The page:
The dog days of summer have arrived! Enjoy languid days reading and watching the recommended titles below.
Mary – Youth Services
Go Set a Watchman by Harper Lee, New Fiction Lee
Go Set a Watchman begins when Scout (now called “Jean Louise”) returns from college in New York, to visit her aging father in her hometown of Maycomb, Alabama. All seems to be, at first, as it always had been. A childhood friend, named Henry becomes a determined romantic pursuer; Jean Louise’s Aunt Alexandra oversees that Jean Louise is getting in touch with young girls who never left town for college. Maycomb itself is enclosed in in a quiet standstill, and this childhood stomping ground still holds Jean Louise’s past like a time-capsule. But this mirage is broken, and it is broken fairly quickly as Jean Louise discovers that many individuals within her town – most notably her father, lawyer Atticus Finch – harbor terrifying ideals on race, and what constitutes an ideal American South.
The first thing one needs to know about this book is that it is not To Kill a Mockingbird, this is a very different story. In fact, Go Set a Watchman was written before To Kill a Mockingbird. After reading this book, I firmly believe Lee wrote it, and it appears to be largely unedited. I also believe that this work was published with her consent. If you are looking for a nod to Mockingbird, however, there is a reference within Go Set a Watchman to the events of that famous trial, with one major plot point changed. It seems like whatever happened to have Mockingbird published before Watchman rests largely with the fact that publishers wanted an earlier version of the famous social-justice lawyer, Atticus Finch. Simply put: they wanted a hero.
In many ways, this work opens a Pandora’s box filled with many of our country’s deep-set problems. Not one character within this story exhibits a healthy perspective on race, an issue which the work is largely concerned with. Even Jean Louise, who can be considered the best of the lot, has a view of race which is problematic, at best. And yes, this will make many people uncomfortable. But because of this, I would argue that Go Set a Watchman is the story that we need for our modern age. This book challenges one to see that even if you believe you have healthy perspectives on race, on sexist attitudes, on religion and bigotry, you better look closer.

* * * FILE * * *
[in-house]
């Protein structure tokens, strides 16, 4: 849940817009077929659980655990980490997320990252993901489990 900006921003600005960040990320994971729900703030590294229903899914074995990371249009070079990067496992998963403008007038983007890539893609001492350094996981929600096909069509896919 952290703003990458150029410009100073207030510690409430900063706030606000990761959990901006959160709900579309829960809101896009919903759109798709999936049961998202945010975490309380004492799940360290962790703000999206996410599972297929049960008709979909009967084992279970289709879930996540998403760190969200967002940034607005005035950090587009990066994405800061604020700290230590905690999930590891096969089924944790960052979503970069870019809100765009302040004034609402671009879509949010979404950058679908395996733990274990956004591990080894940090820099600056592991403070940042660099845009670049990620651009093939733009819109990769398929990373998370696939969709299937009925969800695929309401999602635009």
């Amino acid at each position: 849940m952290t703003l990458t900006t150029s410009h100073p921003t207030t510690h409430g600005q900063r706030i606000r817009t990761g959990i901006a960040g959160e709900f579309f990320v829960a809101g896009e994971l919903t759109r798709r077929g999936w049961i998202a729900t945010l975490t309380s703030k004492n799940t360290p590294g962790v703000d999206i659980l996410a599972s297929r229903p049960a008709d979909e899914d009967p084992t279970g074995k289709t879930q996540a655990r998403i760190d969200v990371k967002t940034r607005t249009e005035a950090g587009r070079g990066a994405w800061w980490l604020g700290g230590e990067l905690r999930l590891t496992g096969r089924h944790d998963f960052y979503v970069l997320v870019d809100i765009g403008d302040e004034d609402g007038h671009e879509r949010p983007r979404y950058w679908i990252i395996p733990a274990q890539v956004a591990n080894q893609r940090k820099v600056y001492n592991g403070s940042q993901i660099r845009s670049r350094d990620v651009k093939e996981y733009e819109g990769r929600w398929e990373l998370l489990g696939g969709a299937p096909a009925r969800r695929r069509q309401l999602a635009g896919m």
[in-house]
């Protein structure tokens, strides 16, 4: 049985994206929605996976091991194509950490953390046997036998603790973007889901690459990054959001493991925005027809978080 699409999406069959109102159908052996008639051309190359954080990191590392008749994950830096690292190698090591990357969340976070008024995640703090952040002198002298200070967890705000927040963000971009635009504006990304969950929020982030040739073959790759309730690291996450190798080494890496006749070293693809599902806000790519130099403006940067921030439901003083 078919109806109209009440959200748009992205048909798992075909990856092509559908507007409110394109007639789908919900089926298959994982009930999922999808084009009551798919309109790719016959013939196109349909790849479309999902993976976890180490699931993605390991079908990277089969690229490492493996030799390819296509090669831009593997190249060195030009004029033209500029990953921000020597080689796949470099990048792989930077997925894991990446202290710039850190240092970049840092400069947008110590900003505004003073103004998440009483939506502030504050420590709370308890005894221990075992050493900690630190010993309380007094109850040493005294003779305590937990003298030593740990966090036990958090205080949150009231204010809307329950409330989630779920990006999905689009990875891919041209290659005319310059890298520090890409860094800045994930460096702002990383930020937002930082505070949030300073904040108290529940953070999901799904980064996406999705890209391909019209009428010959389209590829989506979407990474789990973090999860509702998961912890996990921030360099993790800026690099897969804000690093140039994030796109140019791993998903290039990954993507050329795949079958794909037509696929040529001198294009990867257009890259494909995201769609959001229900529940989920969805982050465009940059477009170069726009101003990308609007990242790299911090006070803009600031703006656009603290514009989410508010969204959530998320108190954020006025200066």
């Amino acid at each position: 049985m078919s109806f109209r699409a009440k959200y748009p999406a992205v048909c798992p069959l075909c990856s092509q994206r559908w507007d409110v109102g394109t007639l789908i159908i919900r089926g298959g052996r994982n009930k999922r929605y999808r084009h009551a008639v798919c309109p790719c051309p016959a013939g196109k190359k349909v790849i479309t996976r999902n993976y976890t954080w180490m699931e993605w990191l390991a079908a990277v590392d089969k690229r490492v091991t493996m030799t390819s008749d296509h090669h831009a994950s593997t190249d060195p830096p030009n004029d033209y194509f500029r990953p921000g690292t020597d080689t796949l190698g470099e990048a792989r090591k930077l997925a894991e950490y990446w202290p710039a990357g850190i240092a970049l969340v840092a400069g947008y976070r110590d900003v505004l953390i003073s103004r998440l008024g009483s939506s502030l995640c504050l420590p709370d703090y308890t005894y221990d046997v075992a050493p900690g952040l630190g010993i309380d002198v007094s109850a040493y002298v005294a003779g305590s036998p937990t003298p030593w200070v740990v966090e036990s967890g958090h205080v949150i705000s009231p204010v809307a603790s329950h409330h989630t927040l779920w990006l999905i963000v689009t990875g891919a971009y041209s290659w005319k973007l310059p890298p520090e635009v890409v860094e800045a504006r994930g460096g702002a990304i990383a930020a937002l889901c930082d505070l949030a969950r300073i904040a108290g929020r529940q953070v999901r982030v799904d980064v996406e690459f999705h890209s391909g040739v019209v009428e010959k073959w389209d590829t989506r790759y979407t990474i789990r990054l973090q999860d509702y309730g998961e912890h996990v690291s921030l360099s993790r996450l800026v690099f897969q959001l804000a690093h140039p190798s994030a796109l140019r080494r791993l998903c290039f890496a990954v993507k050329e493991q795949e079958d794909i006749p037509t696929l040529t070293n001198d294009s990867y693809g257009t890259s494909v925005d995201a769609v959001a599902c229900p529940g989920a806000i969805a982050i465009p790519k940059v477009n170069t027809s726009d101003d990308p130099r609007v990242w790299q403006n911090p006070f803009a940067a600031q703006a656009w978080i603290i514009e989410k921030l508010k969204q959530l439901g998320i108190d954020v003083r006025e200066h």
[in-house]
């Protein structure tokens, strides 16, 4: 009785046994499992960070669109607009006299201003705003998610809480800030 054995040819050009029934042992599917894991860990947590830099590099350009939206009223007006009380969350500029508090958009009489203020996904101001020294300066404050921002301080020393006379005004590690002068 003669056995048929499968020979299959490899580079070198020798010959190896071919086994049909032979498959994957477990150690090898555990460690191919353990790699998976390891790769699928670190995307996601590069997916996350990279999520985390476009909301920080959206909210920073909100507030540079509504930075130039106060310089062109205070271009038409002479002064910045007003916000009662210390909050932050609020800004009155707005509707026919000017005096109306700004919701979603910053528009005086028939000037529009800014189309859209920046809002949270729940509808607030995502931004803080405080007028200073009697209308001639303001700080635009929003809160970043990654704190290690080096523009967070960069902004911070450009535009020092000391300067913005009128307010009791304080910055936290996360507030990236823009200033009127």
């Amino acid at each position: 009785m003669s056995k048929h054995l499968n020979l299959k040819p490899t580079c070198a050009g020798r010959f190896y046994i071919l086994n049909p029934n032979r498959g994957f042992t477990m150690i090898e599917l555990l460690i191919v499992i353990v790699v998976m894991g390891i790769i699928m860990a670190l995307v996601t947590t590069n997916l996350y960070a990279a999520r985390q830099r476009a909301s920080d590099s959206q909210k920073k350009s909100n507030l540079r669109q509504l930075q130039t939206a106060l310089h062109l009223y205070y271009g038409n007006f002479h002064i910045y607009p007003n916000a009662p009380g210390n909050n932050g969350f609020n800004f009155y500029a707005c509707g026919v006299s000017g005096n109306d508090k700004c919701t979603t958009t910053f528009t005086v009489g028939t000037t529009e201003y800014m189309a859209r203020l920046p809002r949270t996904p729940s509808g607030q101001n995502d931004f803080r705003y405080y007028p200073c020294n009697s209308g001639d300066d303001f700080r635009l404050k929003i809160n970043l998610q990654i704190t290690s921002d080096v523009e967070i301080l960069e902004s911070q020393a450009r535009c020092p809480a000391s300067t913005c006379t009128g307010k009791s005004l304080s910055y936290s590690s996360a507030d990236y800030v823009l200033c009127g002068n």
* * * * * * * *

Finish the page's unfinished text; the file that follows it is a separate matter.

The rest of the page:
But as Atticus’ brother, Dr. Finch, points out, it is time and time again that history will repeat itself. Wars are fought. Lives end. And still, we attach ourselves to heroes. To this, Dr. Finch poses the most interesting question of the novel: When we see our hero’s true face, why is it then we turn away?
Still Alice starring Julianne Moore, Alec Baldwin, and Kristen Stewart, New DVD Still Alice
Dr. Alice Howard is a celebrated linguist and professor at Columbia University. Only in her fifties, Alice begins to think that something is terribly wrong when small instances of forgetfulness progress to her inability to remember important events and people. Thinking she has a brain tumor, she sets out to find a neurologist, only to find out that she has a rare diagnosis of early-onset Alzheimer’s disease. There are few works which cover the pure confusion and rage at the loss of personal identity to Alzheimer’s disease. An uncomfortable topic for many to openly discuss, individuals with Alzheimer’s are often at odds with their diminishing sense of identity, and the loss of their ability to convey their experiences to others. Julianne Moore gives what was an Oscar-winning performance of Dr. Alice, and it was well-deserved. She brings an astounding performance to this film which challenges the boundaries of what we think is identity, what it means to be alive, and what it means to lose and love. Astounding film that all should see.
Chris – Technical Services
The Zookeeper’s Wife by Diane Ackerman, CD 940.53 Ack (audiobook) or Nonfiction 940.53 Ack (book)
Drawing on Antonina’s Zabinski’s diary and other historical sources, naturalist Diane Ackerman re-creates life at the Warsaw Zoo before, during, and after WWII. A not particularly brave person, she finds herself responsible for her own extended family, the zoo animals, resistance activists, and the refuge Jews, many smuggled out of the Warsaw Ghetto. A Polish Christian, she, her husband Jan, and young son believe it is their duty to help all, both animal and human, to survive the Nazi terror. Ackerman, the author of the bestselling A Natural History of the Senses, examines the role of nature in both kindness and savagery, and explores the disturbing obsession at the core of Nazism.
Sue – Circulation
Holy Cow by David Duchovny, New Fiction Duchovny
David Duchovny (yes, that David Duchovny, who has a Master’s degree in Literature from Yale in addition to his acting skills) has written a funny and impactful novel. Holy Cow tells the story of Elsie, a cow on a family farm in upstate New York who discovers that she and the other animals on the farm are destined for slaughter. Upon learning this horrifying news, she decides to run away to India, a country where cows are not eaten, but revered. As she makes her plan to escape, she is joined by a pig named Jerry who wants to go to Israel (no pork in the diet) and a turkey named Tom who wants to go to Turkey (where hopefully he will be respected in a country named after him and not eaten for Thanksgiving.) The three animals’ zany adventures around the world are recounted by Elsie with a lot of tongue-in-cheek humor, including puns and pop culture references, as well as little nuggets of wisdom. The book is written to be humorous and quirky, but the points Duchovny makes about the horror of factory farms and mankind’s role in the destruction of the environment are valid and worthy.
Longmire starring Robert Taylor, DVD Longmire, Season 1-3